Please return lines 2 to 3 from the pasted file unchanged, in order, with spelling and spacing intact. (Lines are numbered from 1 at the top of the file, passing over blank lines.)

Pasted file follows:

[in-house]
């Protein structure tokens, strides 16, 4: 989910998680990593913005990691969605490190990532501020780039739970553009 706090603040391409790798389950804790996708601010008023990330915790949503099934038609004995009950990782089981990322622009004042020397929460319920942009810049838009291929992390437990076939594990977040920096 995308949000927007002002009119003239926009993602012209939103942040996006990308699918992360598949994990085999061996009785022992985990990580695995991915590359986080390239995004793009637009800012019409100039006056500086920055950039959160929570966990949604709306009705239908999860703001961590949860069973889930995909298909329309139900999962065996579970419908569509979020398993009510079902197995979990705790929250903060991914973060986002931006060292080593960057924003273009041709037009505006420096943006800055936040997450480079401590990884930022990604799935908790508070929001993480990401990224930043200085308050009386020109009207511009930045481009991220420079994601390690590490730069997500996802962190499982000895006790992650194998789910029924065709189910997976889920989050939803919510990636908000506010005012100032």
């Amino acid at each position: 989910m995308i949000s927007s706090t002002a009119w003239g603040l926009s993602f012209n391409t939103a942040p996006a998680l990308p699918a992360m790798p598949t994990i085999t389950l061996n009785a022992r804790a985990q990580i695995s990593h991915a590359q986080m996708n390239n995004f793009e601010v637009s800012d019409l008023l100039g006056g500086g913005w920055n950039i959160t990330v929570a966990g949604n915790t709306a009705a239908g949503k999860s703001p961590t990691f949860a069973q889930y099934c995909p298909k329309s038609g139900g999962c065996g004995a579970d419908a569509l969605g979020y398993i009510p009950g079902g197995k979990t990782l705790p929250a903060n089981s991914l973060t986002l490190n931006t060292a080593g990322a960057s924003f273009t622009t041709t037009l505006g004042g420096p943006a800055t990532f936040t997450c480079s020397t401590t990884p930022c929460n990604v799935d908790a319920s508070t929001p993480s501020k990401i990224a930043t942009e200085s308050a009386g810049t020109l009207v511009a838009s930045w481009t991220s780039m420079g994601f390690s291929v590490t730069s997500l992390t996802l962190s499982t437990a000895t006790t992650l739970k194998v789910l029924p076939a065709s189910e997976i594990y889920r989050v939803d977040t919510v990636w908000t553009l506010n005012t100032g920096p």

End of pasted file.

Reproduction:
């Protein structure tokens, strides 16, 4: 989910998680990593913005990691969605490190990532501020780039739970553009 706090603040391409790798389950804790996708601010008023990330915790949503099934038609004995009950990782089981990322622009004042020397929460319920942009810049838009291929992390437990076939594990977040920096 995308949000927007002002009119003239926009993602012209939103942040996006990308699918992360598949994990085999061996009785022992985990990580695995991915590359986080390239995004793009637009800012019409100039006056500086920055950039959160929570966990949604709306009705239908999860703001961590949860069973889930995909298909329309139900999962065996579970419908569509979020398993009510079902197995979990705790929250903060991914973060986002931006060292080593960057924003273009041709037009505006420096943006800055936040997450480079401590990884930022990604799935908790508070929001993480990401990224930043200085308050009386020109009207511009930045481009991220420079994601390690590490730069997500996802962190499982000895006790992650194998789910029924065709189910997976889920989050939803919510990636908000506010005012100032």
């Amino acid at each position: 989910m995308i949000s927007s706090t002002a009119w003239g603040l926009s993602f012209n391409t939103a942040p996006a998680l990308p699918a992360m790798p598949t994990i085999t389950l061996n009785a022992r804790a985990q990580i695995s990593h991915a590359q986080m996708n390239n995004f793009e601010v637009s800012d019409l008023l100039g006056g500086g913005w920055n950039i959160t990330v929570a966990g949604n915790t709306a009705a239908g949503k999860s703001p961590t990691f949860a069973q889930y099934c995909p298909k329309s038609g139900g999962c065996g004995a579970d419908a569509l969605g979020y398993i009510p009950g079902g197995k979990t990782l705790p929250a903060n089981s991914l973060t986002l490190n931006t060292a080593g990322a960057s924003f273009t622009t041709t037009l505006g004042g420096p943006a800055t990532f936040t997450c480079s020397t401590t990884p930022c929460n990604v799935d908790a319920s508070t929001p993480s501020k990401i990224a930043t942009e200085s308050a009386g810049t020109l009207v511009a838009s930045w481009t991220s780039m420079g994601f390690s291929v590490t730069s997500l992390t996802l962190s499982t437990a000895t006790t992650l739970k194998v789910l029924p076939a065709s189910e997976i594990y889920r989050v939803d977040t919510v990636w908000t553009l506010n005012t100032g920096p």